DECISIONS MADE. Describe the most difficult and/or major decisions you make in the course of your work: Who reviews these decisions? For what reason? Do you work independently or with your supervisor closely available? Supervisor Input: Agree Disagree (See Attached □) Comments:
DECISIONS MADE. None. Essential Roles: Person who called the meeting to facilitate as needed. Participation: Anyone.
DECISIONS MADE. None. Essential Roles: Person who called the meeting to facilitate as needed. Recorder to keep and post minutes. Participation: Anyone.


  • Notices; Standards for Decisions and Determinations Agent will promptly notify Administrative Borrower and the Lenders of (1) any occurrence of a Benchmark Transition Event or an Early Opt-in Election, as applicable, and its related Benchmark Replacement Date and Benchmark Transition Start Date, (2) the implementation of any Benchmark Replacement, (3) the effectiveness of any Benchmark Replacement Conforming Changes and (4) the commencement or conclusion of any Benchmark Unavailability Period. Any determination, decision or election that may be made by Agent or Lenders pursuant to this Section 2.12(d)(iii) including any determination with respect to a tenor, rate or adjustment or of the occurrence or non-occurrence of an event, circumstance or date and any decision to take or refrain from taking any action, will be conclusive and binding absent manifest error and may be made in its or their sole discretion and without consent from any other party hereto, except, in each case, as expressly required pursuant to this Section 2.12(d)(iii).

  • Informal Procedure A complaint may be presented informally to the administrator whose decision or action is being contested.

  • Decisions by Members Whenever in this Agreement reference is made to the decision, consent, approval, judgment, or action of the Members, unless otherwise expressly provided in this Agreement, such decision, consent, approval, judgment, or action shall mean a Majority of the Members.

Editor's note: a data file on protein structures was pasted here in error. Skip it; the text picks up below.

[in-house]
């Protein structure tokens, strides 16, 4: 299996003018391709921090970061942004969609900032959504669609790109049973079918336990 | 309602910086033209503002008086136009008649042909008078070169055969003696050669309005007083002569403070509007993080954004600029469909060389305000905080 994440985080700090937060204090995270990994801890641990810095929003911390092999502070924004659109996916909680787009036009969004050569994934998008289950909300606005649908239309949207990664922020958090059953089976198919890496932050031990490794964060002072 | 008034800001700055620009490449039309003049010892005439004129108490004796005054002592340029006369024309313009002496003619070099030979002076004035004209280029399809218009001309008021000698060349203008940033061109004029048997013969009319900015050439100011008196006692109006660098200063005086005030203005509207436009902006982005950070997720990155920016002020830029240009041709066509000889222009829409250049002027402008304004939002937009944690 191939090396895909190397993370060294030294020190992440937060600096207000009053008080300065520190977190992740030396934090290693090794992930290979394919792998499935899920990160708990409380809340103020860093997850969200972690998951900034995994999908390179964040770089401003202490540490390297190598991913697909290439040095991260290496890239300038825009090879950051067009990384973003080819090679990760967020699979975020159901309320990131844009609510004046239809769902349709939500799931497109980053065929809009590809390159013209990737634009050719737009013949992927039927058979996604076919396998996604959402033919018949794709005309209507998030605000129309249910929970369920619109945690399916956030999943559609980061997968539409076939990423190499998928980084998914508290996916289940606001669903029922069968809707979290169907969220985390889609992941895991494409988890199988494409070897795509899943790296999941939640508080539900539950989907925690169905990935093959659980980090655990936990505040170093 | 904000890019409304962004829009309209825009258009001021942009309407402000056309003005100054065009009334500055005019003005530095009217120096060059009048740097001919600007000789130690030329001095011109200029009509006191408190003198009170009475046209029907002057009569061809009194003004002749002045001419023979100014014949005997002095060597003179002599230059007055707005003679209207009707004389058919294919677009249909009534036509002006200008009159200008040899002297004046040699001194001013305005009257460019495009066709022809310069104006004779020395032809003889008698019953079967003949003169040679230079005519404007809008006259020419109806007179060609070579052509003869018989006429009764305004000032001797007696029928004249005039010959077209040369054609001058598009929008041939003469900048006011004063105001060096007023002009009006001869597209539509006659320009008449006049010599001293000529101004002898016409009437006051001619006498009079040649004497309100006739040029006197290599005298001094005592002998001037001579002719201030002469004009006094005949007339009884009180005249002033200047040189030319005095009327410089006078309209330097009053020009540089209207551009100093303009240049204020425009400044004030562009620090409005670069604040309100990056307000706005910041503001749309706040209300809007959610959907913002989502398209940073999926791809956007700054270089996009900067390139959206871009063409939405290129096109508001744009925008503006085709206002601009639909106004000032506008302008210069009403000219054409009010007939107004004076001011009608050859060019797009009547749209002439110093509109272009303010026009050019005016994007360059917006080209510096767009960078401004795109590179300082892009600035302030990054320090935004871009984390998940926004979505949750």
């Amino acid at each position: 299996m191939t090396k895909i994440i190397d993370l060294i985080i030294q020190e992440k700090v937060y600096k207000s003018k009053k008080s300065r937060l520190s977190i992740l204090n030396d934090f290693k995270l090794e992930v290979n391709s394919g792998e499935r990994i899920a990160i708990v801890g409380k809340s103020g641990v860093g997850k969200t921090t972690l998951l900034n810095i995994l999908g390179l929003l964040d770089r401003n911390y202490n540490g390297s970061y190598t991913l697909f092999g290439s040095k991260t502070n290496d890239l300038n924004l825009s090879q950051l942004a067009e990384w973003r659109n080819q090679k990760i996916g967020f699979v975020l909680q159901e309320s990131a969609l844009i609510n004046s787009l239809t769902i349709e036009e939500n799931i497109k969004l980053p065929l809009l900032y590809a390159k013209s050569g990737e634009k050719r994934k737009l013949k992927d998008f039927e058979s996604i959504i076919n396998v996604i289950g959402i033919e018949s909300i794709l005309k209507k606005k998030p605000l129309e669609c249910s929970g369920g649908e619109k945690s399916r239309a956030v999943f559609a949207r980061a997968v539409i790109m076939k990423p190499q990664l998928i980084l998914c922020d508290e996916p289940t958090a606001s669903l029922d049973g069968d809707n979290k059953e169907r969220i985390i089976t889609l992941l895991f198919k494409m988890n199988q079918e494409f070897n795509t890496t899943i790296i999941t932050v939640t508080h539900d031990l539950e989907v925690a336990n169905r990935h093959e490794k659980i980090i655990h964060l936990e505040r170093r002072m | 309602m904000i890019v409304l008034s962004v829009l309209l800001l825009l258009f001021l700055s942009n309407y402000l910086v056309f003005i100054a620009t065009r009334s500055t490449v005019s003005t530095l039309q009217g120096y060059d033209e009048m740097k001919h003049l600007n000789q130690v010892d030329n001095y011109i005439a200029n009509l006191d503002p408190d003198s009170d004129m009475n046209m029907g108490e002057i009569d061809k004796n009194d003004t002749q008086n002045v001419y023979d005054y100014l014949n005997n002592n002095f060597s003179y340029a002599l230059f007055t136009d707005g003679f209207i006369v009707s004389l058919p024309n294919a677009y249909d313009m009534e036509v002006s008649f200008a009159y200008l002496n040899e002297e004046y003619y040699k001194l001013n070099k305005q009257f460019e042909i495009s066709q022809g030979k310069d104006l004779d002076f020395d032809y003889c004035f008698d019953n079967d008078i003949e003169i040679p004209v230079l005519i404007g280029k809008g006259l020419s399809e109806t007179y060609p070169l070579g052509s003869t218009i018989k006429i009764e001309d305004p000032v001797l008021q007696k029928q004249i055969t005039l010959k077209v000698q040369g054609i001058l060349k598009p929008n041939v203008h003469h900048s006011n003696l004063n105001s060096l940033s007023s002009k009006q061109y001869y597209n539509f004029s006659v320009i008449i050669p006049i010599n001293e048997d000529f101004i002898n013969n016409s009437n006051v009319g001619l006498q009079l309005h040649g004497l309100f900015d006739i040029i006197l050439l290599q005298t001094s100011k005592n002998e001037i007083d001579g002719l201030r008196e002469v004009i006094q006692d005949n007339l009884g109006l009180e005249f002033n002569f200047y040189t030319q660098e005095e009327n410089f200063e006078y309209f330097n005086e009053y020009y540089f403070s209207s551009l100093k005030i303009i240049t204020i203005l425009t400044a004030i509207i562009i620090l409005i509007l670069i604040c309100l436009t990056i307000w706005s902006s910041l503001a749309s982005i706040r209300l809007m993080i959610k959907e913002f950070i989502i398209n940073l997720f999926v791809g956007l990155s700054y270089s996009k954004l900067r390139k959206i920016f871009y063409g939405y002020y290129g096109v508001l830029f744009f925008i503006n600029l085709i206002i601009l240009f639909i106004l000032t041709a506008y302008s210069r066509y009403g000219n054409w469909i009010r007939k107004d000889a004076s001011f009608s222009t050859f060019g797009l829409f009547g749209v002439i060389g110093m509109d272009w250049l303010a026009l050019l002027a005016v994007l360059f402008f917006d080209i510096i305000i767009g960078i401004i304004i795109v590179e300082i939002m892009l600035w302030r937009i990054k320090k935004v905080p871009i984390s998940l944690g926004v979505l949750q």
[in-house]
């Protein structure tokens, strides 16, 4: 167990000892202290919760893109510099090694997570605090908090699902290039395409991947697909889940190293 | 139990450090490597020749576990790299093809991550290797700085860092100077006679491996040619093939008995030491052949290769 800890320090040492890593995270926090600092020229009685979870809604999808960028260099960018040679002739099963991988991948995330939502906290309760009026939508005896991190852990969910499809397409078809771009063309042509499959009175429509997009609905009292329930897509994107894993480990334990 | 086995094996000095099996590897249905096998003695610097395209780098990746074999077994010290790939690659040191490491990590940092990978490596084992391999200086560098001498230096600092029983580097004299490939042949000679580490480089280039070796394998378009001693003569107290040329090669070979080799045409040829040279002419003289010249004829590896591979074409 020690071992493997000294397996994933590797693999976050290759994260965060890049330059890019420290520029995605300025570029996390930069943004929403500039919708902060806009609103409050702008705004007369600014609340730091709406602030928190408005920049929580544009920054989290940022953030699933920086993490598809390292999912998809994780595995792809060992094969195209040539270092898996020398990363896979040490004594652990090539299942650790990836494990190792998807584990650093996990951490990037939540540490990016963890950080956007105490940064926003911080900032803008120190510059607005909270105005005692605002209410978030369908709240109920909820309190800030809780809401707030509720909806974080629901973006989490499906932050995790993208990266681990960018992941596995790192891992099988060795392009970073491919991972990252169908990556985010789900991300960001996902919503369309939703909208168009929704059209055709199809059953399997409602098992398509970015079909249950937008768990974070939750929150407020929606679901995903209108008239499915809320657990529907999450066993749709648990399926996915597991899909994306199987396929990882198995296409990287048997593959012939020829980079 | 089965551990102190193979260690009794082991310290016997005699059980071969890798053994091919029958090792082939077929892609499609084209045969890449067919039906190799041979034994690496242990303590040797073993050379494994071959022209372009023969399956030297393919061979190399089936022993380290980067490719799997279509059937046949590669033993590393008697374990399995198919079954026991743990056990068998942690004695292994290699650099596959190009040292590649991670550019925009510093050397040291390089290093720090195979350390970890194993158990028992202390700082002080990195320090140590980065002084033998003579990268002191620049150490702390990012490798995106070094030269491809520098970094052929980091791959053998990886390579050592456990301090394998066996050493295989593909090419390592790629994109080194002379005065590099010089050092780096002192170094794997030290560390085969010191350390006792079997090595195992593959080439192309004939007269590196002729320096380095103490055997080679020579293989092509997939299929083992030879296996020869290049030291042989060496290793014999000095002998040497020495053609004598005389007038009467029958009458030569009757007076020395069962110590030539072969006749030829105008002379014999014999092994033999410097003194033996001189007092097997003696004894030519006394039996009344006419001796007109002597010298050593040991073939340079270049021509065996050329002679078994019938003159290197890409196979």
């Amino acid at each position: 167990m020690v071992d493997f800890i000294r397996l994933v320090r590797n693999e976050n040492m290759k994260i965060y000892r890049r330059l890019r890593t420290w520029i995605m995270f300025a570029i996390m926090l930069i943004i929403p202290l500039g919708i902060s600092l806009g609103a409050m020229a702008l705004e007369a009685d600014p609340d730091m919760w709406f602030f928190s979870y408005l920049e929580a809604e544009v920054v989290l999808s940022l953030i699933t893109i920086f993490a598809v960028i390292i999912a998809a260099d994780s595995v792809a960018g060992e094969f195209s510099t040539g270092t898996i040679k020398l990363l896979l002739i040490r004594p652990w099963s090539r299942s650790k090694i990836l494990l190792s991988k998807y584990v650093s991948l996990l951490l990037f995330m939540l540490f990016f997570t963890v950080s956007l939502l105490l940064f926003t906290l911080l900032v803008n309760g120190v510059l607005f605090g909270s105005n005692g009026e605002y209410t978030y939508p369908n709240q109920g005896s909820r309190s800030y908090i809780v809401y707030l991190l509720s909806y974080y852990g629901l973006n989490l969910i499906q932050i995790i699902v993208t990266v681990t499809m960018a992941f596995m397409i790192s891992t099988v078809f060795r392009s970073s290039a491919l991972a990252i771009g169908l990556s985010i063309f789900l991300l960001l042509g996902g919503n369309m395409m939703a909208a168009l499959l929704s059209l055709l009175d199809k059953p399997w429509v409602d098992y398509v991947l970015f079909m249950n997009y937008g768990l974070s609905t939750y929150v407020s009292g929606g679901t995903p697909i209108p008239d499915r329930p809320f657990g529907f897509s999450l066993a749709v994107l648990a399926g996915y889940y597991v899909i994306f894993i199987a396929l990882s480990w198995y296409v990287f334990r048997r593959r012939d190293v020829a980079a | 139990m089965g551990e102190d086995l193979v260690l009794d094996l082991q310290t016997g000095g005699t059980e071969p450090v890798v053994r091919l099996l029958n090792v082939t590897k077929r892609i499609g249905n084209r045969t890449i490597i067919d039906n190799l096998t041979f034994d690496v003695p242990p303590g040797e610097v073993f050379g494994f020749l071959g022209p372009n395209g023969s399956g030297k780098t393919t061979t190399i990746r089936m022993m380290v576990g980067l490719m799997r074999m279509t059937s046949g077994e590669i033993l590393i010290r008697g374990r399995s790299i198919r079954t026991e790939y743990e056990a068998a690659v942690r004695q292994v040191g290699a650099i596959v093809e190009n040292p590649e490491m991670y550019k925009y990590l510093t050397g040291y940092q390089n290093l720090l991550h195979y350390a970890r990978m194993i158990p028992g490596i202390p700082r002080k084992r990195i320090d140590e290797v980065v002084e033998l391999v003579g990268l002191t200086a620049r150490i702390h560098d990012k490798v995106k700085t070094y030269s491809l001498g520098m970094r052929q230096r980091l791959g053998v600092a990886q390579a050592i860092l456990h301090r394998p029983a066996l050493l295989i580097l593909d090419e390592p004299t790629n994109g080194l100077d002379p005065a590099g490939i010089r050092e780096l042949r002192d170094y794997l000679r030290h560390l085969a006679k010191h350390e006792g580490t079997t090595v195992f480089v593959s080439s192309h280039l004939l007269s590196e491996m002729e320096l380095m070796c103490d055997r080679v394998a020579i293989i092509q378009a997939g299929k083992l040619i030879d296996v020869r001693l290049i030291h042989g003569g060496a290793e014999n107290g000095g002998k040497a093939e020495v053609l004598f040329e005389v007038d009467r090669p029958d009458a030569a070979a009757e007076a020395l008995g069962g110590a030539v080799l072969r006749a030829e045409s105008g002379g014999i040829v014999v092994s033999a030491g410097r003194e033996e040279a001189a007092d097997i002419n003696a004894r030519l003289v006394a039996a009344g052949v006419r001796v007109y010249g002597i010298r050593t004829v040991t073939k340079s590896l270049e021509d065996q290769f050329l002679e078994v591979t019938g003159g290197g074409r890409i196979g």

• Conclusions and Recommendations ‌ As indicated above, despite the development potentials of TVET education, there is limited attention being given to this area of education. Some challenges that have been outlined by other studies have also been identified in our findings (Xxxx-Xxxxxxx & Xxxxxxx-Xxxxx, 2015). These include inadequate financing, poor connections between TVET and industrial actors, politicisation, a second cycle educational system without any developmental focus, low prestige and a negative perception among the general populace, and inadequate training materials (Kemevor & Kassah, 2015). A global partnership in TVET could be critical for improving education and reducing youth unemployment in Ghana. This study has confirmed that the construction sector could be suitable for the development of transnational skill partnerships, as the interest among potential partners and in German training/work opportunities is very high. Furthermore, there are transnational companies such as MC Bauchemie which are also interested in skill development in Ghana. Based on our findings, we recommend that the NVTI would be the most promising vocational training partner institution for any cooperation, as it is a well-established institute, which can provide a substantial infrastructure, build upon previous partnerships with Germany, and the programmes at this institution take more practical-oriented approach, which would be better suited for this sector. Regarding potential training partnerships, existing (German) businesses in Ghana could provide opportunities to students to gather practical experience and potential in-country- employment at a later stage (i.e. instead of /after return migration). Additionally, the Ghanaian Business Association and the AHK are examples of stakeholders which could prove beneficial in implementing skill partnerships. While they have not been part of this study, skill partnerships like the GIZ triple-win-program have highlighted the relevance of including trade unions and migrant civcil society organisations in the process. Concerning language training, DAAD and the Goethe institute are the obvious partners, as not only do they both offer standardized certifications and can build upon longstanding expertise in German training, but they have already established partnerships with educational institutions in Ghana. In the short term they could provide teaching staff in order to supplement the curriculum of the vocational training with German classes. However, in the mid- to long-term, it would be advantageous to invest in “training the trainers”, i.e., to establish an institutional space in Ghana where future German teachers can receive a degree. This could potentially have a trickle-down effect concerning opportunities for, and interest in, learning the German language, including at the high school level. This leaves the question of which type of skill partnership would be most suitable for a pilot project. Respondents in the training institutions believed that a Type 1 partnership would be feasible and suggested that the adjustment training could be conducted in Ghana as well. Based on the more critical assessments from business representatives and other stakeholders, an in-depth assessment would be needed to see how compatible the existing curriculum with German standards actually is. This evaluation might differ dependent on the range of qualifications within the construction sector. German language training could be conducted within existing institutions and could also to some extent be established in the TVET institutions. Obviously, the same applies for Type 2 partnerships which would have very limited influence on vocational training in Ghana (return migrants contributing to training could be a potential scenario here). The development potential for the country of origin is significantly higher for Type 3 partnerships – as is the financial and logistical investment needed. This type of partnerships is not appropriate for addressing ad hoc shortages in the labour market of the destination country but could provide more sustainable solutions in the long run. One very notable development effect would be an upgrading of the vocational training in the country of origin. While keeping the challenges of such an - as of yet untested - approach in mind, and based on the content of several interviews, we would suggest a Type 2.5 approach be taken. Here, some fundamental skills (for example equivalent to a German Bauhelfer /construction assistant) would be taught in Ghana along with the German language, with the potential to access further specific training after migration to Germany. This approach could ease the entry into the programme and might help avoid drop-outs, which would be rather costly if the whole training was conducted in Germany. Even if participants decide not to continue the programme in Germany, they would have acquired skills which would be useful in the Ghanaian context. Hence, there might be no need for separate “at home” and abroad” tracks, since the basic training offered would apply to both categories. This “Type 2.5” approach could be integrated very well into the curriculum of NVRI. Obviously, several questions such as the financing of the programme and the selection of the participants for continuing training in Germany remain. While the latter could be based on performance that could potentially lead to the issue of brain/skills drain as a result of the destination country selecting only the top-performers. These open issues notwithstanding, we consider a “Type 2.5” approach to be more feasible than a Type 3 approach, while contributing more to the development potential of the country of origin and its people, which is a fundamental part of the Global Skills Partnerships approach.